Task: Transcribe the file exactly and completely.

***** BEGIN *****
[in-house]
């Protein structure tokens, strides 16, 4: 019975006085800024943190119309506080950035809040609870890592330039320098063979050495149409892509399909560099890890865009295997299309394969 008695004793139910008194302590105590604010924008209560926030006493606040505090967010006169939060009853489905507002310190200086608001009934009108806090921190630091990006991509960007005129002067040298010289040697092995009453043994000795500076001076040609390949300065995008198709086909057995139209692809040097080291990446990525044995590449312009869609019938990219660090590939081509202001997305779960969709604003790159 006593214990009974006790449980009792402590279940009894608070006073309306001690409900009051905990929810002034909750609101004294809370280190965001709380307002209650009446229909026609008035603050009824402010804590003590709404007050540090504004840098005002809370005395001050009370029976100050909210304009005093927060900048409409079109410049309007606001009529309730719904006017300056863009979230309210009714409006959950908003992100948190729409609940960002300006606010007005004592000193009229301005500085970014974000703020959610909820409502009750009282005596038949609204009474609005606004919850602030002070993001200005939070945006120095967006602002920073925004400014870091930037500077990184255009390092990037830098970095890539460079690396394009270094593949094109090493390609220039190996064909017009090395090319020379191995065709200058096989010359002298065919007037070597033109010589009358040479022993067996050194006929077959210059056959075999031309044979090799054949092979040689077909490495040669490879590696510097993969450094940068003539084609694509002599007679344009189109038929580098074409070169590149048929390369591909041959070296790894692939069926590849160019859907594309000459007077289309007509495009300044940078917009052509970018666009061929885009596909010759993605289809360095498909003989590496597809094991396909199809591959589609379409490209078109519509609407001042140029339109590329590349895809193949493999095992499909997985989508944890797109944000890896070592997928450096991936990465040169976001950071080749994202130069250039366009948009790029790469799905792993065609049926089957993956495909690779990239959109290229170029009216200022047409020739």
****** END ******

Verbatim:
[in-house]
């Protein structure tokens, strides 16, 4: 019975006085800024943190119309506080950035809040609870890592330039320098063979050495149409892509399909560099890890865009295997299309394969 008695004793139910008194302590105590604010924008209560926030006493606040505090967010006169939060009853489905507002310190200086608001009934009108806090921190630091990006991509960007005129002067040298010289040697092995009453043994000795500076001076040609390949300065995008198709086909057995139209692809040097080291990446990525044995590449312009869609019938990219660090590939081509202001997305779960969709604003790159 006593214990009974006790449980009792402590279940009894608070006073309306001690409900009051905990929810002034909750609101004294809370280190965001709380307002209650009446229909026609008035603050009824402010804590003590709404007050540090504004840098005002809370005395001050009370029976100050909210304009005093927060900048409409079109410049309007606001009529309730719904006017300056863009979230309210009714409006959950908003992100948190729409609940960002300006606010007005004592000193009229301005500085970014974000703020959610909820409502009750009282005596038949609204009474609005606004919850602030002070993001200005939070945006120095967006602002920073925004400014870091930037500077990184255009390092990037830098970095890539460079690396394009270094593949094109090493390609220039190996064909017009090395090319020379191995065709200058096989010359002298065919007037070597033109010589009358040479022993067996050194006929077959210059056959075999031309044979090799054949092979040689077909490495040669490879590696510097993969450094940068003539084609694509002599007679344009189109038929580098074409070169590149048929390369591909041959070296790894692939069926590849160019859907594309000459007077289309007509495009300044940078917009052509970018666009061929885009596909010759993605289809360095498909003989590496597809094991396909199809591959589609379409490209078109519509609407001042140029339109590329590349895809193949493999095992499909997985989508944890797109944000890896070592997928450096991936990465040169976001950071080749994202130069250039366009948009790029790469799905792993065609049926089957993956495909690779990239959109290229170029009216200022047409020739």